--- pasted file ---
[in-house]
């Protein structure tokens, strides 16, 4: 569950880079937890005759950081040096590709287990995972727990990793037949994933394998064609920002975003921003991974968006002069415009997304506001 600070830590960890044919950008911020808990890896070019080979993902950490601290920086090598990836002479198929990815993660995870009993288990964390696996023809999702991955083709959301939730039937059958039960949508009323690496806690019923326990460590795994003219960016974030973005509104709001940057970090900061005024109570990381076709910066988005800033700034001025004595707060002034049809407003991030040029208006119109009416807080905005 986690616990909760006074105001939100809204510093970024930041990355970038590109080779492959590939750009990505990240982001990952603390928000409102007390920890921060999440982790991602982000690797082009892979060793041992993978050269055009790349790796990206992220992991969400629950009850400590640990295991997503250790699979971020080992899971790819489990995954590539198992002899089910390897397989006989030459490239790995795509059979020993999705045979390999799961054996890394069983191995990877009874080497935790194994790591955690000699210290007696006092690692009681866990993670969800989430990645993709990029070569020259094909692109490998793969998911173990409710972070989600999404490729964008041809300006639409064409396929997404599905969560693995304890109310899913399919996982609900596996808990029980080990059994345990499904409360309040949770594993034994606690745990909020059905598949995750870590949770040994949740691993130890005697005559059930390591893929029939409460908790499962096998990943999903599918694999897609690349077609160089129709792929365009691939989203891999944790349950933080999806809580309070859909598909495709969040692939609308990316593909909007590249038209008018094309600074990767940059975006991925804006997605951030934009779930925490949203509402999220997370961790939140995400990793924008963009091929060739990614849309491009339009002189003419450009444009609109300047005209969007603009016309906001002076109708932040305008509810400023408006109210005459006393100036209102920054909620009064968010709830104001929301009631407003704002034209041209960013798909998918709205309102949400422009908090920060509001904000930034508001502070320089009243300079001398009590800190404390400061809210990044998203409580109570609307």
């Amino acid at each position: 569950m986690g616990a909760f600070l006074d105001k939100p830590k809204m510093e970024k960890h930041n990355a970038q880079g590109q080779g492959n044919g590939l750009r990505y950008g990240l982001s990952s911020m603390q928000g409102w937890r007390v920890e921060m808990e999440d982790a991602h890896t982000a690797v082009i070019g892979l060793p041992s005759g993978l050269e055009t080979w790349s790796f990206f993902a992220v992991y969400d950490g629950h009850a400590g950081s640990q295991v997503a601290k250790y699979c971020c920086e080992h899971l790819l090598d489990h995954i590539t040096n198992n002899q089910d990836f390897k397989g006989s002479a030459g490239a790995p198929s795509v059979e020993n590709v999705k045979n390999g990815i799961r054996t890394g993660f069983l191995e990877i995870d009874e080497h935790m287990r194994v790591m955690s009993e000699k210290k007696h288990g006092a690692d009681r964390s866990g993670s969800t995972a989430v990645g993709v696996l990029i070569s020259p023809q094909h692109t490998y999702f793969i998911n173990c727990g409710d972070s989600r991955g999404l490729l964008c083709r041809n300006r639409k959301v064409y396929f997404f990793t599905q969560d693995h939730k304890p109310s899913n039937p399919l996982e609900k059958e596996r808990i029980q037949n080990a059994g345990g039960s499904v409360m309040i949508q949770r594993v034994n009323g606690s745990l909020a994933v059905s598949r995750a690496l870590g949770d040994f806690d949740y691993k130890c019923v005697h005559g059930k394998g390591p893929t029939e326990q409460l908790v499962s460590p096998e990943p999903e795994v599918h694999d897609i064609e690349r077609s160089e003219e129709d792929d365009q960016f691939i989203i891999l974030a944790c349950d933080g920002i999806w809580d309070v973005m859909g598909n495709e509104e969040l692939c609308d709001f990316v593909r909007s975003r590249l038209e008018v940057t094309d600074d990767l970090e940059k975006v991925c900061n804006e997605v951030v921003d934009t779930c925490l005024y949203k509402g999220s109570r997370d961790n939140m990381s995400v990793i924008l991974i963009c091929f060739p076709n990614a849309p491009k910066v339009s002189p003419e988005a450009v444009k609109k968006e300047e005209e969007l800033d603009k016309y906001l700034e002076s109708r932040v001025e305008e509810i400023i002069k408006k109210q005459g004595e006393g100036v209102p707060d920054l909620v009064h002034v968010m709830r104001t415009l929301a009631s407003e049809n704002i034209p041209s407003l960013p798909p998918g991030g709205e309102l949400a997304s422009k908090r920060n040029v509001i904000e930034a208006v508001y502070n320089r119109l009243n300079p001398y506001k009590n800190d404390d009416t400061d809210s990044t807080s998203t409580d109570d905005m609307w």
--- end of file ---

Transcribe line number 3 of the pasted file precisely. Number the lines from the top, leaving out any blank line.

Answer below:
């Amino acid at each position: 569950m986690g616990a909760f600070l006074d105001k939100p830590k809204m510093e970024k960890h930041n990355a970038q880079g590109q080779g492959n044919g590939l750009r990505y950008g990240l982001s990952s911020m603390q928000g409102w937890r007390v920890e921060m808990e999440d982790a991602h890896t982000a690797v082009i070019g892979l060793p041992s005759g993978l050269e055009t080979w790349s790796f990206f993902a992220v992991y969400d950490g629950h009850a400590g950081s640990q295991v997503a601290k250790y699979c971020c920086e080992h899971l790819l090598d489990h995954i590539t040096n198992n002899q089910d990836f390897k397989g006989s002479a030459g490239a790995p198929s795509v059979e020993n590709v999705k045979n390999g990815i799961r054996t890394g993660f069983l191995e990877i995870d009874e080497h935790m287990r194994v790591m955690s009993e000699k210290k007696h288990g006092a690692d009681r964390s866990g993670s969800t995972a989430v990645g993709v696996l990029i070569s020259p023809q094909h692109t490998y999702f793969i998911n173990c727990g409710d972070s989600r991955g999404l490729l964008c083709r041809n300006r639409k959301v064409y396929f997404f990793t599905q969560d693995h939730k304890p109310s899913n039937p399919l996982e609900k059958e596996r808990i029980q037949n080990a059994g345990g039960s499904v409360m309040i949508q949770r594993v034994n009323g606690s745990l909020a994933v059905s598949r995750a690496l870590g949770d040994f806690d949740y691993k130890c019923v005697h005559g059930k394998g390591p893929t029939e326990q409460l908790v499962s460590p096998e990943p999903e795994v599918h694999d897609i064609e690349r077609s160089e003219e129709d792929d365009q960016f691939i989203i891999l974030a944790c349950d933080g920002i999806w809580d309070v973005m859909g598909n495709e509104e969040l692939c609308d709001f990316v593909r909007s975003r590249l038209e008018v940057t094309d600074d990767l970090e940059k975006v991925c900061n804006e997605v951030v921003d934009t779930c925490l005024y949203k509402g999220s109570r997370d961790n939140m990381s995400v990793i924008l991974i963009c091929f060739p076709n990614a849309p491009k910066v339009s002189p003419e988005a450009v444009k609109k968006e300047e005209e969007l800033d603009k016309y906001l700034e002076s109708r932040v001025e305008e509810i400023i002069k408006k109210q005459g004595e006393g100036v209102p707060d920054l909620v009064h002034v968010m709830r104001t415009l929301a009631s407003e049809n704002i034209p041209s407003l960013p798909p998918g991030g709205e309102l949400a997304s422009k908090r920060n040029v509001i904000e930034a208006v508001y502070n320089r119109l009243n300079p001398y506001k009590n800190d404390d009416t400061d809210s990044t807080s998203t409580d109570d905005m609307w």